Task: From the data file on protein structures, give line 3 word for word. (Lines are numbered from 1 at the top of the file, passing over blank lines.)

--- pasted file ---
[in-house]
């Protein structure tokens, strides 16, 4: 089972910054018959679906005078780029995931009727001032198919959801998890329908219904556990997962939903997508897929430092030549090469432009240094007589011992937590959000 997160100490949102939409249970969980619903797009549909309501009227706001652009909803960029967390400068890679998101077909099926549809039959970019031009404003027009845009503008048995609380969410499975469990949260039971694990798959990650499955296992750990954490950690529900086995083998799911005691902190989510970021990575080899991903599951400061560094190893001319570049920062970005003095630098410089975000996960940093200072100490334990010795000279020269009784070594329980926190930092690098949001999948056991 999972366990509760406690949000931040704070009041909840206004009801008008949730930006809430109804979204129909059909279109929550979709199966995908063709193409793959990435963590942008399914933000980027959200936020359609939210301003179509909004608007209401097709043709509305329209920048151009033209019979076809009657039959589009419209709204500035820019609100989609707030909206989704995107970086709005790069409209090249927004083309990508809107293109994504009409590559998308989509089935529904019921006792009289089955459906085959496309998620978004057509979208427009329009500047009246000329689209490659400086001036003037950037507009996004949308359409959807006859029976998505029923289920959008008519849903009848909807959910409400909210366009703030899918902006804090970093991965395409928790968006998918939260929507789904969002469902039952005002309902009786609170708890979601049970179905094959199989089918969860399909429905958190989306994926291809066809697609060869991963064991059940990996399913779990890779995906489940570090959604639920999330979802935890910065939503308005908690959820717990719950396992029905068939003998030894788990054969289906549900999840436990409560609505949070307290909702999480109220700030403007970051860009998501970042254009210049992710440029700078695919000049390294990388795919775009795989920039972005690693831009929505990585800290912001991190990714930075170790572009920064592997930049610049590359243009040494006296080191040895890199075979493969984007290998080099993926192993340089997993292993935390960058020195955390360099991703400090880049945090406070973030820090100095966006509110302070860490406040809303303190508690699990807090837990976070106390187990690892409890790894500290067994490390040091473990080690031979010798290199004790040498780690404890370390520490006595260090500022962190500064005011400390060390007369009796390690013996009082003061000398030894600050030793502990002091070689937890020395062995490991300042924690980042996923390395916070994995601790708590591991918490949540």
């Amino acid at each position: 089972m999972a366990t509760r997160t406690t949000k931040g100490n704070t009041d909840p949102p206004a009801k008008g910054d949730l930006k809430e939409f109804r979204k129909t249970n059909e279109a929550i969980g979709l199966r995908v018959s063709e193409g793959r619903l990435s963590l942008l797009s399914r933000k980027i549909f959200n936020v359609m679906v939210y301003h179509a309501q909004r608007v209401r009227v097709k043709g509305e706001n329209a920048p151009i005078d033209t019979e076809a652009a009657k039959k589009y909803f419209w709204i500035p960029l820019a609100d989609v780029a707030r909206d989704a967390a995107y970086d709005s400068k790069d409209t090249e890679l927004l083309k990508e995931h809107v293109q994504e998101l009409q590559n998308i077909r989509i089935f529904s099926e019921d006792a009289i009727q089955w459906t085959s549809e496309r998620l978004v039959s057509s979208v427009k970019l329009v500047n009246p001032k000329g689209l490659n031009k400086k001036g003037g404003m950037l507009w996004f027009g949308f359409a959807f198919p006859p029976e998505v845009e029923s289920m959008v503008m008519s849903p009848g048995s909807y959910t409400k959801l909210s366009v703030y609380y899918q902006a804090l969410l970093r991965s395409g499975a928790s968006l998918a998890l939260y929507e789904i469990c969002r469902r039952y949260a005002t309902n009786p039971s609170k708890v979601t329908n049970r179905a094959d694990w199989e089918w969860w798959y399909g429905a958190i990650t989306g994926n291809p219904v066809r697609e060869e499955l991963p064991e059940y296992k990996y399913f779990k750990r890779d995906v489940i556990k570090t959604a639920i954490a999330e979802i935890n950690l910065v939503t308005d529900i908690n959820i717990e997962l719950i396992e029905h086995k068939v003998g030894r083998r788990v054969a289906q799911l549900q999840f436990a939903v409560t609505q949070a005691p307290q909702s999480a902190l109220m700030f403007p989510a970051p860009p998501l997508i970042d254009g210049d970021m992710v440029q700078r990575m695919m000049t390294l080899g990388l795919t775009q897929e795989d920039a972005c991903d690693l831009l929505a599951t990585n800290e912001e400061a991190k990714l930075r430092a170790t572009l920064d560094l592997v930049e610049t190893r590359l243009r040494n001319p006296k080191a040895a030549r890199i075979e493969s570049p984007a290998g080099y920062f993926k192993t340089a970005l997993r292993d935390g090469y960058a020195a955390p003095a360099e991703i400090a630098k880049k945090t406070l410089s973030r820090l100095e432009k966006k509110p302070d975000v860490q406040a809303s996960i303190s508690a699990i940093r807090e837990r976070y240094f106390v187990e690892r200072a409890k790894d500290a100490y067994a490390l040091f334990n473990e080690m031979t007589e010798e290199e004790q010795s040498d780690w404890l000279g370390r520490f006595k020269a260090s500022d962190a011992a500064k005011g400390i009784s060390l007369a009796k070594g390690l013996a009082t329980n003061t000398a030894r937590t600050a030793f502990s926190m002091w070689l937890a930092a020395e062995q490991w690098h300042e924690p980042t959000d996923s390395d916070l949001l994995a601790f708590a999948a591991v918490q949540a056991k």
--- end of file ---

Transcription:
């Amino acid at each position: 089972m999972a366990t509760r997160t406690t949000k931040g100490n704070t009041d909840p949102p206004a009801k008008g910054d949730l930006k809430e939409f109804r979204k129909t249970n059909e279109a929550i969980g979709l199966r995908v018959s063709e193409g793959r619903l990435s963590l942008l797009s399914r933000k980027i549909f959200n936020v359609m679906v939210y301003h179509a309501q909004r608007v209401r009227v097709k043709g509305e706001n329209a920048p151009i005078d033209t019979e076809a652009a009657k039959k589009y909803f419209w709204i500035p960029l820019a609100d989609v780029a707030r909206d989704a967390a995107y970086d709005s400068k790069d409209t090249e890679l927004l083309k990508e995931h809107v293109q994504e998101l009409q590559n998308i077909r989509i089935f529904s099926e019921d006792a009289i009727q089955w459906t085959s549809e496309r998620l978004v039959s057509s979208v427009k970019l329009v500047n009246p001032k000329g689209l490659n031009k400086k001036g003037g404003m950037l507009w996004f027009g949308f359409a959807f198919p006859p029976e998505v845009e029923s289920m959008v503008m008519s849903p009848g048995s909807y959910t409400k959801l909210s366009v703030y609380y899918q902006a804090l969410l970093r991965s395409g499975a928790s968006l998918a998890l939260y929507e789904i469990c969002r469902r039952y949260a005002t309902n009786p039971s609170k708890v979601t329908n049970r179905a094959d694990w199989e089918w969860w798959y399909g429905a958190i990650t989306g994926n291809p219904v066809r697609e060869e499955l991963p064991e059940y296992k990996y399913f779990k750990r890779d995906v489940i556990k570090t959604a639920i954490a999330e979802i935890n950690l910065v939503t308005d529900i908690n959820i717990e997962l719950i396992e029905h086995k068939v003998g030894r083998r788990v054969a289906q799911l549900q999840f436990a939903v409560t609505q949070a005691p307290q909702s999480a902190l109220m700030f403007p989510a970051p860009p998501l997508i970042d254009g210049d970021m992710v440029q700078r990575m695919m000049t390294l080899g990388l795919t775009q897929e795989d920039a972005c991903d690693l831009l929505a599951t990585n800290e912001e400061a991190k990714l930075r430092a170790t572009l920064d560094l592997v930049e610049t190893r590359l243009r040494n001319p006296k080191a040895a030549r890199i075979e493969s570049p984007a290998g080099y920062f993926k192993t340089a970005l997993r292993d935390g090469y960058a020195a955390p003095a360099e991703i400090a630098k880049k945090t406070l410089s973030r820090l100095e432009k966006k509110p302070d975000v860490q406040a809303s996960i303190s508690a699990i940093r807090e837990r976070y240094f106390v187990e690892r200072a409890k790894d500290a100490y067994a490390l040091f334990n473990e080690m031979t007589e010798e290199e004790q010795s040498d780690w404890l000279g370390r520490f006595k020269a260090s500022d962190a011992a500064k005011g400390i009784s060390l007369a009796k070594g390690l013996a009082t329980n003061t000398a030894r937590t600050a030793f502990s926190m002091w070689l937890a930092a020395e062995q490991w690098h300042e924690p980042t959000d996923s390395d916070l949001l994995a601790f708590a999948a591991v918490q949540a056991k």